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      Gray wolf off the list; no longer endangered species

      The gray wolf has now officially been removed from the Federal Endangered Species List.

      What does this mean for the wolf? Wolf management will now be in the hands of states.

      â??Delisting is a victory for the state and for Michigan citizens who have been affected by this issue,â?? said DNR Director Rodney Stokes. â??The stateâ??s healthy wolf population is a reminder that Michigan still has places where wild animals such as wolves can live and thrive. Fully implementing the stateâ??s Wolf Management Plan will allow us to more effectively respond to problem wolves, while maintaining a self-sustaining wolf population and increasing social acceptance of the species as a whole.â??

      The Michigan Department of Natural Resources approved a Wolf Management Plan in 2008, and the Michigan Legislature passed a set of laws dealing with wolves at that time.

      The DNR still recommends nonlethal methods of control as a first option for residents. However, where nonlethal methods aren't feasible, this change in wolf protection gives state officials more flexibility when dealing with the animals.

      Michigan residents will also be able to deal with a problem animal under certain circumstances.

      The laws passed by the Michigan Legislature allow livestock and dog owners to remove, capture, or, if deemed necessary, use lethal means to destroy a wolf that is "in the act of preying upon" (attempting to kill or injure) the owner's livestock or dog. These state laws took effect on Friday. There are guidelines to follow if a wolf is killed using these laws.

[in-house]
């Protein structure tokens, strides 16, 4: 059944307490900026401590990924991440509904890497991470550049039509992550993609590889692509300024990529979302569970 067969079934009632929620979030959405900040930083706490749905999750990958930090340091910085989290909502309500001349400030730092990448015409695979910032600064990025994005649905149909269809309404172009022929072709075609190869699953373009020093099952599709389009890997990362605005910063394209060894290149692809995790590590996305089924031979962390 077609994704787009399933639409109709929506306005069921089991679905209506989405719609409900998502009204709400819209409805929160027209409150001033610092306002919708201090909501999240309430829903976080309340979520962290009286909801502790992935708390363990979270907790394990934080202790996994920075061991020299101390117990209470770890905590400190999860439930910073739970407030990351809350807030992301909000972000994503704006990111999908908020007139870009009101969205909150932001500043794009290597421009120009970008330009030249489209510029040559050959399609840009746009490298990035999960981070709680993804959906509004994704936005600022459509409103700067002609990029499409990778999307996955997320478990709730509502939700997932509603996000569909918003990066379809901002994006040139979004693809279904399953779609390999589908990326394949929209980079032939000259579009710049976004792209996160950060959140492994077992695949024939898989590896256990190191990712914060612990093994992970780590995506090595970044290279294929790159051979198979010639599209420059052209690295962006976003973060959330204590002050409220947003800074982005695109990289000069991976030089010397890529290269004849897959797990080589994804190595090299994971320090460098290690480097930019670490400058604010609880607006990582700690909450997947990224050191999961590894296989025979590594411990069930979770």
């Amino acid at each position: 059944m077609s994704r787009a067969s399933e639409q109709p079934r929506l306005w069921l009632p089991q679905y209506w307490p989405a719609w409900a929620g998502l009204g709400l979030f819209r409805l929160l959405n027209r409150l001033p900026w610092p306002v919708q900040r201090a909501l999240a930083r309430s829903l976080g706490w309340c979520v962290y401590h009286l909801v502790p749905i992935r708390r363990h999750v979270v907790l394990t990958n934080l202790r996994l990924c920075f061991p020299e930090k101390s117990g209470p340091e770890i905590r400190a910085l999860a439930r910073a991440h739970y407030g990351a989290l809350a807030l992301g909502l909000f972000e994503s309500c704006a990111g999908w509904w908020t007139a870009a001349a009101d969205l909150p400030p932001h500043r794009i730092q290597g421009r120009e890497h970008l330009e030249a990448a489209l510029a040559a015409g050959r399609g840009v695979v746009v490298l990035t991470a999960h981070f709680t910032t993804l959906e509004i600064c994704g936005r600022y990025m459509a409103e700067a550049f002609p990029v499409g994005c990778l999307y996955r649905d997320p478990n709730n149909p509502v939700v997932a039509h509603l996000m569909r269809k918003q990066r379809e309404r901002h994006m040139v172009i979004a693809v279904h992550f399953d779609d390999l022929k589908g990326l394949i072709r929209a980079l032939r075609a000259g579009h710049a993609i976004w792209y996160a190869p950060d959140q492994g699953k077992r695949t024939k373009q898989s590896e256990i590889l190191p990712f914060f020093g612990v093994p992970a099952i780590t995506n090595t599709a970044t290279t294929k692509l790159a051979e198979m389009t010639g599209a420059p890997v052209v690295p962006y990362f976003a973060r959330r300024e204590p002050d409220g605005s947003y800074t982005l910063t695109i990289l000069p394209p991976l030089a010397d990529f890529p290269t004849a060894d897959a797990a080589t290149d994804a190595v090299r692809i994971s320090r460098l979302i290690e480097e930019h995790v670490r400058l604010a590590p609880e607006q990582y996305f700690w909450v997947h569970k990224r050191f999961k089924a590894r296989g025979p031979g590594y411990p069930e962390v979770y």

1. Report the lethal take of a wolf by calling the Report All Poaching (RAP) hotline at 1-800-292-7800 no later than 12 hours after the lethal take.

      2. Retain possession of the wolf until a DNR official is available to take possession. A DNR official will respond to the scene within 12 hours of notification.

      3. Do not move or disturb the dead wolf. The only exception to this rule is if a wolf has been killed in the act of preying upon livestock and leaving the wolf in place would impede normal farming practices. In that case the wolf may be moved to a secure location once photographs are taken of the wolf and the area where lethal means were used.

      "Although lethal control methods are now legal in certain circumstances, wolves remain a protected species in Michigan and no hunting or trapping season is in place,â?? said DNR Law Enforcement Division Chief Gary Hagler. â??The DNR will investigate and continue prosecution of any wolf poaching cases.â??

      Illegally killing a wolf is punishable by up to 90 days in jail, a $1,000 fine, or both, and the cost of prosecution. Suspected poaching violations may be reported 24 hours a day, seven days a week to the DNRâ??s RAP hotline at 1-800-292-7800.

      According to the DNR, there are 687 wolves in Michigan's Upper Peninsula.